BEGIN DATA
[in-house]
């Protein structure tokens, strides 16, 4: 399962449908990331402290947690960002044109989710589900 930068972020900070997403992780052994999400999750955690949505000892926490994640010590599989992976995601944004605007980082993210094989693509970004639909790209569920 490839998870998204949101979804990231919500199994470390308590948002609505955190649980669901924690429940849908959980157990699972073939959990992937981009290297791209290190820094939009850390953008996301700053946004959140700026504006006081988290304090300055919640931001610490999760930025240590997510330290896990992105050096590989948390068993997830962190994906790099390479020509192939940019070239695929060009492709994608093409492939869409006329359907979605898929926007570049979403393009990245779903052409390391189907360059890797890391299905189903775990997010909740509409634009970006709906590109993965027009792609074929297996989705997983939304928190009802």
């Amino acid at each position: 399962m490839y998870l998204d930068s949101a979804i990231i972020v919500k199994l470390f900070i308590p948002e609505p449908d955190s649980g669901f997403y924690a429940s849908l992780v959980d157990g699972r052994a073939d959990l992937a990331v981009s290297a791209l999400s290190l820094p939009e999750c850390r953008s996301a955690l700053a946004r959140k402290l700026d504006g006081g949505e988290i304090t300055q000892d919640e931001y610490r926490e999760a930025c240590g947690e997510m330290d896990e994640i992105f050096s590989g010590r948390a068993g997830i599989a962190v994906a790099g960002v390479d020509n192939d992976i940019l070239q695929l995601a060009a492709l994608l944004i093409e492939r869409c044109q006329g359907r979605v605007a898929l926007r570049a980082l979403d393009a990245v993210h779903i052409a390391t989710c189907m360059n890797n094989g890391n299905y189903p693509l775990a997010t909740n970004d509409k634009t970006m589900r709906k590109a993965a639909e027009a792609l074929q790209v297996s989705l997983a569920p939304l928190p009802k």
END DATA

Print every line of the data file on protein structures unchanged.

[in-house]
């Protein structure tokens, strides 16, 4: 399962449908990331402290947690960002044109989710589900 930068972020900070997403992780052994999400999750955690949505000892926490994640010590599989992976995601944004605007980082993210094989693509970004639909790209569920 490839998870998204949101979804990231919500199994470390308590948002609505955190649980669901924690429940849908959980157990699972073939959990992937981009290297791209290190820094939009850390953008996301700053946004959140700026504006006081988290304090300055919640931001610490999760930025240590997510330290896990992105050096590989948390068993997830962190994906790099390479020509192939940019070239695929060009492709994608093409492939869409006329359907979605898929926007570049979403393009990245779903052409390391189907360059890797890391299905189903775990997010909740509409634009970006709906590109993965027009792609074929297996989705997983939304928190009802």
């Amino acid at each position: 399962m490839y998870l998204d930068s949101a979804i990231i972020v919500k199994l470390f900070i308590p948002e609505p449908d955190s649980g669901f997403y924690a429940s849908l992780v959980d157990g699972r052994a073939d959990l992937a990331v981009s290297a791209l999400s290190l820094p939009e999750c850390r953008s996301a955690l700053a946004r959140k402290l700026d504006g006081g949505e988290i304090t300055q000892d919640e931001y610490r926490e999760a930025c240590g947690e997510m330290d896990e994640i992105f050096s590989g010590r948390a068993g997830i599989a962190v994906a790099g960002v390479d020509n192939d992976i940019l070239q695929l995601a060009a492709l994608l944004i093409e492939r869409c044109q006329g359907r979605v605007a898929l926007r570049a980082l979403d393009a990245v993210h779903i052409a390391t989710c189907m360059n890797n094989g890391n299905y189903p693509l775990a997010t909740n970004d509409k634009t970006m589900r709906k590109a993965a639909e027009a792609l074929q790209v297996s989705l997983a569920p939304l928190p009802k």